Strengthened health systems key to tackle future pandemics

The unprecedented acceleration of research and development seen during the COVID-19 pandemic must be sustained. More research on public health and social measures will improve our ability to maximize their positive impact and minimize harm in future pandemics.

Experts in the health industry have called for stronger health systems and accelerated investment in the sector to better handle future pandemics.

Amref Health Africa Group CEO, Dr. Githinji Gitahi said strong disease surveillance systems and better capacity of vaccine manufacturers are crucial to hasten the development and equitable delivery of safe and effective vaccines, treatments, and diagnostics in the event of a future pandemic.

Speaking at a Media roundtable on Pandemic Preparedness and Health System Strengthening in Nairobi, Dr. Gitahi said this might not be the last pandemic which is why the country needs proactive actions both at local and continental level to not only save lives but also protect the economy and livelihoods.

In its Strategic Preparedness, Readiness and Response plan 2022, the World Health Organization has warned that without swift and coordinated action to strengthen the global architecture for pandemic preparedness and response, backed by the necessary financing, the costs of the next pandemic are likely to exceed those of COVID-19.

The COVID-19 pandemic has highlighted many emergency health challenges across the globe and has shown that global health security is built on robust, local health security foundations.

“Africa continues to shoulder the largest burden of endemic diseases in the world. This brings to focus the importance of conversations on the urgent need to address chronic under-investment abound in Africa’s health, to unmask the deeper challenges facing the continent’s health systems – and use this opportunity to call for greater investment in health by African governments,” Dr. Gitahi stated.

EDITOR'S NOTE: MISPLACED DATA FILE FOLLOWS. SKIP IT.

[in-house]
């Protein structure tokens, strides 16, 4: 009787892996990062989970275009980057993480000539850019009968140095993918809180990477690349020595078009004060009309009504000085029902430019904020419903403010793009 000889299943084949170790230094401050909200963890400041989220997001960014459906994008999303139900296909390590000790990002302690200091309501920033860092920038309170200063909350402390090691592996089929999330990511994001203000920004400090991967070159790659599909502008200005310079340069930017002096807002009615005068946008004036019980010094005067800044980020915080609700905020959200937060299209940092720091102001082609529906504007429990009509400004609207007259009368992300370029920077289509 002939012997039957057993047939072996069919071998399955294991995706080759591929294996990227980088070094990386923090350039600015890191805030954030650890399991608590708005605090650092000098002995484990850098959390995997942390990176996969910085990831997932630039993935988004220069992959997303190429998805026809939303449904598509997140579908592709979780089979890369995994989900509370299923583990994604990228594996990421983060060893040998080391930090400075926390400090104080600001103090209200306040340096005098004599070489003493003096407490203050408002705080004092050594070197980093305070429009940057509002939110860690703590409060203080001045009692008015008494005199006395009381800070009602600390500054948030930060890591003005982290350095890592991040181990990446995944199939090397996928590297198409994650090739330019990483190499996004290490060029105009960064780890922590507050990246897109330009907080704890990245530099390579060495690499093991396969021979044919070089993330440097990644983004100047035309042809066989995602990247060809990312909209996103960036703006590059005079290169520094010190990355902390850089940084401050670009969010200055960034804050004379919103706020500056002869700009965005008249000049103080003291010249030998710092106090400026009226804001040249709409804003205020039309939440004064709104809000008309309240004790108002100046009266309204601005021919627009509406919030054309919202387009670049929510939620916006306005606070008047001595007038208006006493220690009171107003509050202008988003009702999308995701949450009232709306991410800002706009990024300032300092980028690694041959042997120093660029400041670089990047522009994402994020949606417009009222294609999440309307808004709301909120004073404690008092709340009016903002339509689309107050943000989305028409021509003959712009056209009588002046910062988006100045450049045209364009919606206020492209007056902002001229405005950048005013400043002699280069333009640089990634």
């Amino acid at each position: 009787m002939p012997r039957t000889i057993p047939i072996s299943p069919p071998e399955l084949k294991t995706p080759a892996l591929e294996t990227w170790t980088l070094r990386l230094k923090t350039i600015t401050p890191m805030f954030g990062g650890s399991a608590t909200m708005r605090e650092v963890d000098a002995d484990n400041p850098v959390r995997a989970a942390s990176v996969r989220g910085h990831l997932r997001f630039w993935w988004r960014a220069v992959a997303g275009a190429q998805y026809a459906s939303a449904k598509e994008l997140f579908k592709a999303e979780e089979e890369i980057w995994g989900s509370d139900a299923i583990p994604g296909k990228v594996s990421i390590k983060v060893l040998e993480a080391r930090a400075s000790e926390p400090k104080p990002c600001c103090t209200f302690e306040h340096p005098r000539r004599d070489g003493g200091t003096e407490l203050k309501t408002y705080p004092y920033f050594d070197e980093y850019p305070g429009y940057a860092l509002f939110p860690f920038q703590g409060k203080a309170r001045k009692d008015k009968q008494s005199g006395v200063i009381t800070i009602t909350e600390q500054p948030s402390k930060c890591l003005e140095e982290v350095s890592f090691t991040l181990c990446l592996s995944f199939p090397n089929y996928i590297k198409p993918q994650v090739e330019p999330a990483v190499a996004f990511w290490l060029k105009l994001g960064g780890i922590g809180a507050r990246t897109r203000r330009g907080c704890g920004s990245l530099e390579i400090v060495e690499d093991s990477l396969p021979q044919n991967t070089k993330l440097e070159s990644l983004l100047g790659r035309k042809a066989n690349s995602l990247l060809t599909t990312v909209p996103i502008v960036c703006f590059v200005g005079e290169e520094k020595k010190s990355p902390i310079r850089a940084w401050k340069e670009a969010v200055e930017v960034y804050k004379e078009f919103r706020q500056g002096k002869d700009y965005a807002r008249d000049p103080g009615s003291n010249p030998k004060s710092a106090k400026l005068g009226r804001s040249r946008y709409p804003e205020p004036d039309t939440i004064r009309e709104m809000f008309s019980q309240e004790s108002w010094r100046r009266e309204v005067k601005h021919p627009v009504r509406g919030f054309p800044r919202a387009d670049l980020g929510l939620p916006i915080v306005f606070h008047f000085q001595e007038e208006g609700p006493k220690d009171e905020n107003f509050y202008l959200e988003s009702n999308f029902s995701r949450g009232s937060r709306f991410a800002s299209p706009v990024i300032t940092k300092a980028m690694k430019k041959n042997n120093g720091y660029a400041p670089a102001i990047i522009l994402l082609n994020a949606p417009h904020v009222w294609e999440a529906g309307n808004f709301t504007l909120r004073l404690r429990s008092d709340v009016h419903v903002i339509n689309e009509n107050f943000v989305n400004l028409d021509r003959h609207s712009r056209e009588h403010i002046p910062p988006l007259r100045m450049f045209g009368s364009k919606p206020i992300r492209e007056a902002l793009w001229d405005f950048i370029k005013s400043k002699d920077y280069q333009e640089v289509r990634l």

The recent vaccination challenges have also raised additional concerns and opportunities in African’s pharmaceutical sector with the continent still struggling to expand rollout, with only 17 percent of the population fully vaccinated.

Dr. Gitahi emphasized on the need to be vigilant not to lose on the gains made since 2020 in surveillance and public health response capacity for COVID-19, including new technological advancements in diagnostics and genomic surveillance and the strengthening of established networks and partnerships, as authorities reallocate public health resources to other pressing needs.

Kenya Healthcare Federation (KHF) CEO Dr. Anastasia Nyalita echoed Dr. Gitahi’s sentiments encouraging more stakeholders to invest in scaling up Africa’s pharmaceutical capacity to provide sustainable access to quality medical products and support the continent’s long-term development goals under the COVID-19 pandemic and beyond.

“This collaborative approach could become a rewarding investment for companies, governments, and funders since Africa’s demand for vaccines already makes up about a quarter of global vaccine volume and is expected to increase with the region’s estimated 2.5 percent annual population growth,” Dr. Nyalita stated.

She lauded the agreement between Kenya and Moderna early this year which will see the setup of a $500 million vaccine manufacturing plant.

The World Health Organization notes that the unprecedented acceleration of research and development seen during the COVID-19 pandemic must be sustained not only for more effective medical countermeasures for COVID-19, but also to address the social determinants of health during high-impact public health events.

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